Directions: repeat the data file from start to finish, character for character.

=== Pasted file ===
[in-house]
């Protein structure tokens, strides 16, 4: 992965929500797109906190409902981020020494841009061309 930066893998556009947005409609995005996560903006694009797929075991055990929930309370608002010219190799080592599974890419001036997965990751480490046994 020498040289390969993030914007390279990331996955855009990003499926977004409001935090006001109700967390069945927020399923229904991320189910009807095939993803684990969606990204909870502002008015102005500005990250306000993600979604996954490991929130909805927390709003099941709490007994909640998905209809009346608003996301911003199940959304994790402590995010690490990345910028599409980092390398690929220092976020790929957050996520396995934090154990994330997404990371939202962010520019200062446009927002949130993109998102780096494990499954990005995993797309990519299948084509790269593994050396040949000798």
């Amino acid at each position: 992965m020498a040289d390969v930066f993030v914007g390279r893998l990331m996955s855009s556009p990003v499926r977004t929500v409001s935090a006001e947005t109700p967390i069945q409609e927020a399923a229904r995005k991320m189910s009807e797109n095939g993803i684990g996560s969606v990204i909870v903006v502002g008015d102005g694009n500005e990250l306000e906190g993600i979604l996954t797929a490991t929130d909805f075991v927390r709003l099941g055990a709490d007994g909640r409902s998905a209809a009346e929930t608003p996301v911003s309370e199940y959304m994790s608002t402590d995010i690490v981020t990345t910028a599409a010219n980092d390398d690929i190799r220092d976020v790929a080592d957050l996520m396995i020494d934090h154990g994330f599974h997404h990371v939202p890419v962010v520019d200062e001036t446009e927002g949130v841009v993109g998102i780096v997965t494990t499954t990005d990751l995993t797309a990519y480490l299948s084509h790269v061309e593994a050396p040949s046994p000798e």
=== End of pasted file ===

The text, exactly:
[in-house]
């Protein structure tokens, strides 16, 4: 992965929500797109906190409902981020020494841009061309 930066893998556009947005409609995005996560903006694009797929075991055990929930309370608002010219190799080592599974890419001036997965990751480490046994 020498040289390969993030914007390279990331996955855009990003499926977004409001935090006001109700967390069945927020399923229904991320189910009807095939993803684990969606990204909870502002008015102005500005990250306000993600979604996954490991929130909805927390709003099941709490007994909640998905209809009346608003996301911003199940959304994790402590995010690490990345910028599409980092390398690929220092976020790929957050996520396995934090154990994330997404990371939202962010520019200062446009927002949130993109998102780096494990499954990005995993797309990519299948084509790269593994050396040949000798």
């Amino acid at each position: 992965m020498a040289d390969v930066f993030v914007g390279r893998l990331m996955s855009s556009p990003v499926r977004t929500v409001s935090a006001e947005t109700p967390i069945q409609e927020a399923a229904r995005k991320m189910s009807e797109n095939g993803i684990g996560s969606v990204i909870v903006v502002g008015d102005g694009n500005e990250l306000e906190g993600i979604l996954t797929a490991t929130d909805f075991v927390r709003l099941g055990a709490d007994g909640r409902s998905a209809a009346e929930t608003p996301v911003s309370e199940y959304m994790s608002t402590d995010i690490v981020t990345t910028a599409a010219n980092d390398d690929i190799r220092d976020v790929a080592d957050l996520m396995i020494d934090h154990g994330f599974h997404h990371v939202p890419v962010v520019d200062e001036t446009e927002g949130v841009v993109g998102i780096v997965t494990t499954t990005d990751l995993t797309a990519y480490l299948s084509h790269v061309e593994a050396p040949s046994p000798e």